The transit agencies in the New York tristate region and New England will get more than $1.42 billion in funding to help rebuilding after the devastation caused by Superstorm Sandy, the federal government announced.
The Metropolitan Transportation Authority (MTA), Port Authority Trans-Hudson (PATH), New Jersey Transit (NJT), and New York City Department of Transportation (NYC DOT) will share most of the aid package, which is administered by the Federal Transit Administration, U.S. Transportation Secretary Ray LaHood said Friday.
"Millions of men, women, and children depend on the transit systems in the Northeast corridor to get where they need to go every day," LaHood wrote in a blog post. "It is imperative that we continue this rapid progress to restore these systems – and begin helping them to prepare effectively to mitigate damage from the next big storm that comes their way."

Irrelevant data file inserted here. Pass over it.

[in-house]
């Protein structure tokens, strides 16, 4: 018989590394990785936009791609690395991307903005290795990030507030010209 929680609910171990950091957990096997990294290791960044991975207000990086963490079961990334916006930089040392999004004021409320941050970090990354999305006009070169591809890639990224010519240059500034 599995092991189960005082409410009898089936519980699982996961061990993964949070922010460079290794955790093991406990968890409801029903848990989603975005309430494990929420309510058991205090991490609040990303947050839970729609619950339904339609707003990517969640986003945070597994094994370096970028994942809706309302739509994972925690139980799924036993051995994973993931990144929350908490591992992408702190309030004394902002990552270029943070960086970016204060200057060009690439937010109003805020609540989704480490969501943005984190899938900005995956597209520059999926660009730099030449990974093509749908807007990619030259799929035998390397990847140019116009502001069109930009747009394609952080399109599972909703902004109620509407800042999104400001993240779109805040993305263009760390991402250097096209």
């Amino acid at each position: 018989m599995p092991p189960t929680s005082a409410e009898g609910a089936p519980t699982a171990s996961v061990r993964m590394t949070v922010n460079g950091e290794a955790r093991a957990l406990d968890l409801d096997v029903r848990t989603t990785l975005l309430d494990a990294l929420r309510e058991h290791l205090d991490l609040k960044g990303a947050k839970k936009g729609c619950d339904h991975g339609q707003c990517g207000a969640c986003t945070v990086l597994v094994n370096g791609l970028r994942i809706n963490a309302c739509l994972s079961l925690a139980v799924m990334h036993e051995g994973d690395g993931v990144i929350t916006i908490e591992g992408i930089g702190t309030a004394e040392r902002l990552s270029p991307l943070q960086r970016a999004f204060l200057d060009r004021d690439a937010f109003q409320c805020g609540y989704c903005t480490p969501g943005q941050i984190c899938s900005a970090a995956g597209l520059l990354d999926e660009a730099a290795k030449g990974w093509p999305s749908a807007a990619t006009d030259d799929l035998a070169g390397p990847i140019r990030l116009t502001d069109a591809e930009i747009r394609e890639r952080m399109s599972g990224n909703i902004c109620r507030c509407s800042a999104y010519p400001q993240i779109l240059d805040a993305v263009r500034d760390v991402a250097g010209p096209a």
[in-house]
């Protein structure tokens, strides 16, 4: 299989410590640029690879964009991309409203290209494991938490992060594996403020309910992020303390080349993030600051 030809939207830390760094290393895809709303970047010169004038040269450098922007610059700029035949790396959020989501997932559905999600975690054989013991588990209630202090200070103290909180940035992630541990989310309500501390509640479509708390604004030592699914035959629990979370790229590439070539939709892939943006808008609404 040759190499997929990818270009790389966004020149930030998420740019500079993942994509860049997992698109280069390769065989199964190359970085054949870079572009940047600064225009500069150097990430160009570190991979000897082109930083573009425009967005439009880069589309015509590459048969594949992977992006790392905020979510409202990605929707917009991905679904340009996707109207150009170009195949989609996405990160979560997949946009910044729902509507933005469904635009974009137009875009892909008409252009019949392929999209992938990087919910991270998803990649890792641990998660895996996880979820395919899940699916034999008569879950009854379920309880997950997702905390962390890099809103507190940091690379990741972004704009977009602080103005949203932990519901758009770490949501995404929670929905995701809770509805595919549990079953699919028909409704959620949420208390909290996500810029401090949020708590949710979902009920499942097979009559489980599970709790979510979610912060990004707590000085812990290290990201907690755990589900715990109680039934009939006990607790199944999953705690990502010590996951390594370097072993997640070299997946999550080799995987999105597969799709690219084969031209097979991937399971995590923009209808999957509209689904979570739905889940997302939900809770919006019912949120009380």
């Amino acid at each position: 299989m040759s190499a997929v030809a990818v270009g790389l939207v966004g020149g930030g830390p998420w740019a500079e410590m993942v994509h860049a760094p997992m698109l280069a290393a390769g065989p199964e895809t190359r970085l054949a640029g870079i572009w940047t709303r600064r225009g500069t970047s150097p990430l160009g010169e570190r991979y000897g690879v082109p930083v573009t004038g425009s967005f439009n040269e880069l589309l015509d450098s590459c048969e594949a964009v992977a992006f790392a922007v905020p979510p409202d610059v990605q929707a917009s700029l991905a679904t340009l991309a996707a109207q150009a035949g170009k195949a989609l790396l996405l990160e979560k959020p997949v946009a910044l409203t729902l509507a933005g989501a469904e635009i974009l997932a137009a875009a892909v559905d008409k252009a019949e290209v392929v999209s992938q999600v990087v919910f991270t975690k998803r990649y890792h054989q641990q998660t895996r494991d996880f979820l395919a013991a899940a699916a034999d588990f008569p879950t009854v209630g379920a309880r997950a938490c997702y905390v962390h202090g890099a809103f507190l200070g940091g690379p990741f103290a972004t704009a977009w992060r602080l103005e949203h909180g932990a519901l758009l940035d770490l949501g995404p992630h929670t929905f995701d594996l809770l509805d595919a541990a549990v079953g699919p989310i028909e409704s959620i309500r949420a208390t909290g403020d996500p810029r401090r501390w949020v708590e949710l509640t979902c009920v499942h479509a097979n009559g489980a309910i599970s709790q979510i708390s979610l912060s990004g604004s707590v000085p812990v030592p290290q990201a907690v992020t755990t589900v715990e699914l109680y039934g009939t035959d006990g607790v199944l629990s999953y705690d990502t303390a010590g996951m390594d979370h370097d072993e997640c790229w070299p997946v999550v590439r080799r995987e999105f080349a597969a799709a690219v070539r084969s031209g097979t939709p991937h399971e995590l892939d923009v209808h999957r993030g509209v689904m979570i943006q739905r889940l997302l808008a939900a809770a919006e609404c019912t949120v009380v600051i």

The city's DOT is also getting a separate $21.9 million package to protect and repair damaged boats and facilities for the Staten Island and Governors Island ferry services.
Smaller funding package are going to transit agencies in Wetchester County in New York, Massachusetts, Connecticut, and Rhode Island, where damage was less severe.
Flooding from Superstorm Sandy's record storm surge severely damaged or destroyed commuter tunnels, subway stations, subway tunnels, tracks, trains, and other equipment and facilities.
Some tunnels and stations remained closed for weeks. The South Ferry station on the MTA's No. 1 subway line remains closed and subway service to and from the Rockaway Peninsula remains suspended.
"New York worked hard to make its case to Congress that the unprecedented damage to our vital transportation network deserved immediate federal help for recovery," New York Gov. Andrew Cuomo said. "I'm glad the MTA is continuing to get the help it needs to be reimbursed for its Sandy costs."